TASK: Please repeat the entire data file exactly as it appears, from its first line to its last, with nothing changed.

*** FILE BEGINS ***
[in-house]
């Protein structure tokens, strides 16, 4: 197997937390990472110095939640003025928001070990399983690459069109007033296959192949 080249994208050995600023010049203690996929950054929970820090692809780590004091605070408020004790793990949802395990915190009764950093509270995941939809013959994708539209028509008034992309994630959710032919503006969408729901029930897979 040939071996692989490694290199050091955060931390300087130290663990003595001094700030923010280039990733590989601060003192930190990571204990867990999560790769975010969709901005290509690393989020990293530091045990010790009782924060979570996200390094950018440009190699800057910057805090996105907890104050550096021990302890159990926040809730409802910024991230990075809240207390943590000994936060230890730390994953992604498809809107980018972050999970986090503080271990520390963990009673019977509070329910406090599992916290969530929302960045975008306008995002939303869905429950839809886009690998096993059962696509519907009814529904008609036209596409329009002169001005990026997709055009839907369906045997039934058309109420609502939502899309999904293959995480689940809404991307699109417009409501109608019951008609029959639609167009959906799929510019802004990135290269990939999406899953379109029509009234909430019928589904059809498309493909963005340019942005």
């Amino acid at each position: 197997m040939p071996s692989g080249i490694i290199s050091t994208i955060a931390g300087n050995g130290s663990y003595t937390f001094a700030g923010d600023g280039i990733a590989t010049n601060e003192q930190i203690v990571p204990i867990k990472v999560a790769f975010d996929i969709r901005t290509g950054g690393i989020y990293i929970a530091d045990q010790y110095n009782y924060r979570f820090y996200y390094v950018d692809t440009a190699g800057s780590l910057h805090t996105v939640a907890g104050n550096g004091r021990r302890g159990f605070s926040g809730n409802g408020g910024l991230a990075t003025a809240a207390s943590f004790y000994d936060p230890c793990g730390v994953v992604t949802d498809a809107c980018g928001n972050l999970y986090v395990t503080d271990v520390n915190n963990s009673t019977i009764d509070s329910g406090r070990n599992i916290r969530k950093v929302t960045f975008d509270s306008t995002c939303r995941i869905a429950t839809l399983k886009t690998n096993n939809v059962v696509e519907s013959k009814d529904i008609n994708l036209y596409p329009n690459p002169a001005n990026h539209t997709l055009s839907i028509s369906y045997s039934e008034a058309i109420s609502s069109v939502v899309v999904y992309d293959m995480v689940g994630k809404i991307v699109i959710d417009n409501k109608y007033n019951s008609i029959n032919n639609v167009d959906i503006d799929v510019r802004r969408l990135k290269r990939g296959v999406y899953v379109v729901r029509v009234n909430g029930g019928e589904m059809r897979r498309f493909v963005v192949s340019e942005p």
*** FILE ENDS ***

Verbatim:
[in-house]
């Protein structure tokens, strides 16, 4: 197997937390990472110095939640003025928001070990399983690459069109007033296959192949 080249994208050995600023010049203690996929950054929970820090692809780590004091605070408020004790793990949802395990915190009764950093509270995941939809013959994708539209028509008034992309994630959710032919503006969408729901029930897979 040939071996692989490694290199050091955060931390300087130290663990003595001094700030923010280039990733590989601060003192930190990571204990867990999560790769975010969709901005290509690393989020990293530091045990010790009782924060979570996200390094950018440009190699800057910057805090996105907890104050550096021990302890159990926040809730409802910024991230990075809240207390943590000994936060230890730390994953992604498809809107980018972050999970986090503080271990520390963990009673019977509070329910406090599992916290969530929302960045975008306008995002939303869905429950839809886009690998096993059962696509519907009814529904008609036209596409329009002169001005990026997709055009839907369906045997039934058309109420609502939502899309999904293959995480689940809404991307699109417009409501109608019951008609029959639609167009959906799929510019802004990135290269990939999406899953379109029509009234909430019928589904059809498309493909963005340019942005």
């Amino acid at each position: 197997m040939p071996s692989g080249i490694i290199s050091t994208i955060a931390g300087n050995g130290s663990y003595t937390f001094a700030g923010d600023g280039i990733a590989t010049n601060e003192q930190i203690v990571p204990i867990k990472v999560a790769f975010d996929i969709r901005t290509g950054g690393i989020y990293i929970a530091d045990q010790y110095n009782y924060r979570f820090y996200y390094v950018d692809t440009a190699g800057s780590l910057h805090t996105v939640a907890g104050n550096g004091r021990r302890g159990f605070s926040g809730n409802g408020g910024l991230a990075t003025a809240a207390s943590f004790y000994d936060p230890c793990g730390v994953v992604t949802d498809a809107c980018g928001n972050l999970y986090v395990t503080d271990v520390n915190n963990s009673t019977i009764d509070s329910g406090r070990n599992i916290r969530k950093v929302t960045f975008d509270s306008t995002c939303r995941i869905a429950t839809l399983k886009t690998n096993n939809v059962v696509e519907s013959k009814d529904i008609n994708l036209y596409p329009n690459p002169a001005n990026h539209t997709l055009s839907i028509s369906y045997s039934e008034a058309i109420s609502s069109v939502v899309v999904y992309d293959m995480v689940g994630k809404i991307v699109i959710d417009n409501k109608y007033n019951s008609i029959n032919n639609v167009d959906i503006d799929v510019r802004r969408l990135k290269r990939g296959v999406y899953v379109v729901r029509v009234n909430g029930g019928e589904m059809r897979r498309f493909v963005v192949s340019e942005p």